coverage. The first application was followed by an intermittent appli- 
cation on those spots where smoke appeared. A quick--opening-and-closing 
shut-off nozzle permitted closing the nozzle quickly when moving from one 
smoldering spot to another and opening it only long enough to extinguish 
the immediate small hot area. 

The results of 82 of these fires show that the superiority based 
on quantity of plain water used compared to quantity of wet water used 
is about 1.29. Thus, by the addition of wetting agents at appropriate 
concentration, a saving of 23 percent in the quantity of water can be 
realized on a given mop-up job. As intermittent application "was used part 
of the time in mopping up these fires, the superiority of wetting agent 
solutions based on time of mop-up is only 1.15. This means a saving of 
13 percent in time in mopping up a given burn. In practice the saving of 
23 percent in quantity of water and 13 percent in mop-up time may appear 
as not being significant; however, on a national scale or even on one lar£ 
burn such a saving can amount to a considerable sum of money. 

Another factor of practical importance is that wet water In mop-up 
has a distinct advantage in reducing the rekindling from hot spots and 
glowing embers. For the mop-up tests in deep pine litter the ratio of 
rekindled spots on plots suppressed with water to the rekindled spots on 
plots suppressed with wet water was 1.43 tc 1. For comparable fuel types 
one can expect approximately 30 percent fewer rekindlings on an area mopped 
up with wet water. 


Pre treatment experiments were made by spraying wet water and 
plain water on litter fuels to determine whether wet water would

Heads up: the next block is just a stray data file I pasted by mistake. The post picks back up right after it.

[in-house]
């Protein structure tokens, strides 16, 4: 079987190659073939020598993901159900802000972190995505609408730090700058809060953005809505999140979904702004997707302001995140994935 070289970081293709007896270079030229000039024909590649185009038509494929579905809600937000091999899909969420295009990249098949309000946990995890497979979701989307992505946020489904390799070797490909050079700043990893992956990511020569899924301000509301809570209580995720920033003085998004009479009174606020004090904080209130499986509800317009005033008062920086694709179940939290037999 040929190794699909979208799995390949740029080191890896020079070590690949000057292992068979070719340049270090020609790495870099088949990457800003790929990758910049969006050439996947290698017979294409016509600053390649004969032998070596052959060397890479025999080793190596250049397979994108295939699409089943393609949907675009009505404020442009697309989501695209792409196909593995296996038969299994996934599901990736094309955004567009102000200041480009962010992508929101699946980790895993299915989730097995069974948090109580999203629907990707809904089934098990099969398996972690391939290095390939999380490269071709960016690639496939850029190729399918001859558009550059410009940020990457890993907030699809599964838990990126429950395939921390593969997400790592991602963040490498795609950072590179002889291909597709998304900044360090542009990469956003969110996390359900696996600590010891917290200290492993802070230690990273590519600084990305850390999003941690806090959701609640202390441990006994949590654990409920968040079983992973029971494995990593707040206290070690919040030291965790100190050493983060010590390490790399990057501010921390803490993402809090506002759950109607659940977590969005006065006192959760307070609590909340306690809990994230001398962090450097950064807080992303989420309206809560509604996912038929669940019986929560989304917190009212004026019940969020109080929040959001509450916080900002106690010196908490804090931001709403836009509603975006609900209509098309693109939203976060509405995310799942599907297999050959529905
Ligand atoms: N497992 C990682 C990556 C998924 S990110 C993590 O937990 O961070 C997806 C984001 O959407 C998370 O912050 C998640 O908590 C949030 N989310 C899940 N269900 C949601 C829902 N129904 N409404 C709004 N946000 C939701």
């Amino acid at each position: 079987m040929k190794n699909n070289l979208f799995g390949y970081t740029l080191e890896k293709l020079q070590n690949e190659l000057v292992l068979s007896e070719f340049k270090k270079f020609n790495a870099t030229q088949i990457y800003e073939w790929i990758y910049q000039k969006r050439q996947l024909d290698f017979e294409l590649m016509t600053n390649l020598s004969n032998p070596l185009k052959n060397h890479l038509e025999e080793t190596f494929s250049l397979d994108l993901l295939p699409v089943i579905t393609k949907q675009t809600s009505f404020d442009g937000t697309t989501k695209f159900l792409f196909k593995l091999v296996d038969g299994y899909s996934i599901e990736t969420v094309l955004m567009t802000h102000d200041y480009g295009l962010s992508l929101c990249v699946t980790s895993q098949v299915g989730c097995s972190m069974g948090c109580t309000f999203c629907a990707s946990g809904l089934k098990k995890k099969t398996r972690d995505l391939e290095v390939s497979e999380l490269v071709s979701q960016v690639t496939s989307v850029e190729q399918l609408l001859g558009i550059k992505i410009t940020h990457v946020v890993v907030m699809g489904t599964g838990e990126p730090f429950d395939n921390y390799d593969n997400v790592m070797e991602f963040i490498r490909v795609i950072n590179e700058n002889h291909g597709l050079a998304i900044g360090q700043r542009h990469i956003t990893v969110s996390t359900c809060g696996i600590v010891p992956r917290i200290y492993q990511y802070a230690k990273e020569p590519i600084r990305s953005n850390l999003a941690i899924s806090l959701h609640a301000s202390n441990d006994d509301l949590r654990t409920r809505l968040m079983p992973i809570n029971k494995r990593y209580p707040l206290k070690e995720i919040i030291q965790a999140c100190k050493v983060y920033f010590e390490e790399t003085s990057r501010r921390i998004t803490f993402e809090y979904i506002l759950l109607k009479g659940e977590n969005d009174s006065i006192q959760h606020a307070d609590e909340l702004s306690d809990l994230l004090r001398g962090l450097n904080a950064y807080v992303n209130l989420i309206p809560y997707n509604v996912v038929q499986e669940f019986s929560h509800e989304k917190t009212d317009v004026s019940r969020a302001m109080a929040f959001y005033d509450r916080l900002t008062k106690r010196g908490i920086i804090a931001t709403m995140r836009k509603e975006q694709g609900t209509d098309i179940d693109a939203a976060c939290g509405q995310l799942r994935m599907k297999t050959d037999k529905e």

increase the length of time that wetting is effective. The results 
of these experiments indicate that the length of time for sprayed 
unburned litter fuels to dry is 50 percent longer for wet water than 
for plain water. This is attributed to the greater surface spreading 
and penetration of wet water. 

Conclusi ons 

Significant differences were found in physical properties among 
the wetting agent solutions tested. However , no special meaning can 
be attached to these differences because these same agents were not 
significantly different in their effectiveness in the fire suppression 
tests. It appears that the surface spreading, penetrating, and foaming 
properties of all the wetting agents tested, when the agent is used so 
as to reduce the surface tension of plain water by one-half, are within 
that range which does not alter the effectiveness of a wetting agent 
solution for fire suppression. The results indicate that on the basis 
of penetration and surface spreading, any one of the hundreds of wetting 
agents now on the market, if used at the proper concentration, would 
yield suppression-effectiveness results comparable to those obtained 
for the wetting agents tested. 

Specific conclusions drawn from work performed to date are: 
(l) Savings up to 2 3 percent in the volume of water required and 13 
percent in time of mop-up can be obtained with wet water if applied 
with reasonable efficiency; (2) rekindling is reduced as much as 30 
percent on fires mopped up with wet water as compared with plain water; 
(3) foaming appears to be a desirable property of wet water in mop-up 
because it prevents channeling of the water; (4) wet water is markedly 
superior to plain water in its ability to knock down flames quickly, 
thus permitting access to a fire edge not otherwise accessible; (5) 
dead fuels along the burning edge of a fire or along a backfire line 
remain wet up to 50 percent longer when sprayed with wet water than 
when sprayed with plain water; (6) fuels once treated with wet water 
and allowed to dry may be sprayed later with plain water with results 
comparable to an original spraying with wet water; (7) most wetting 
agents increase the corrosive action of water, but this can be wholly 
corrected by the addition of chemicals known as corrosion inhibitors. 

In general, the results to date have shown that wetting agents 
have a definite place in forest fire suppression. Certain information 
on foaming and dermatological effects, however, is still needed to 
permit the writing of definite specifications for the most desirable 
type of wetting agents. Some advancement has been made on technique 
of application for maximum effectiveness; but this knowledge is not 
yet complete enough to satisfy all field conditions. Experiments are 
still needed to determine the effect of form and pattern of spray on 
fire suppression efficiency, for plain water, wetting agent solutions, 
and other chemicals.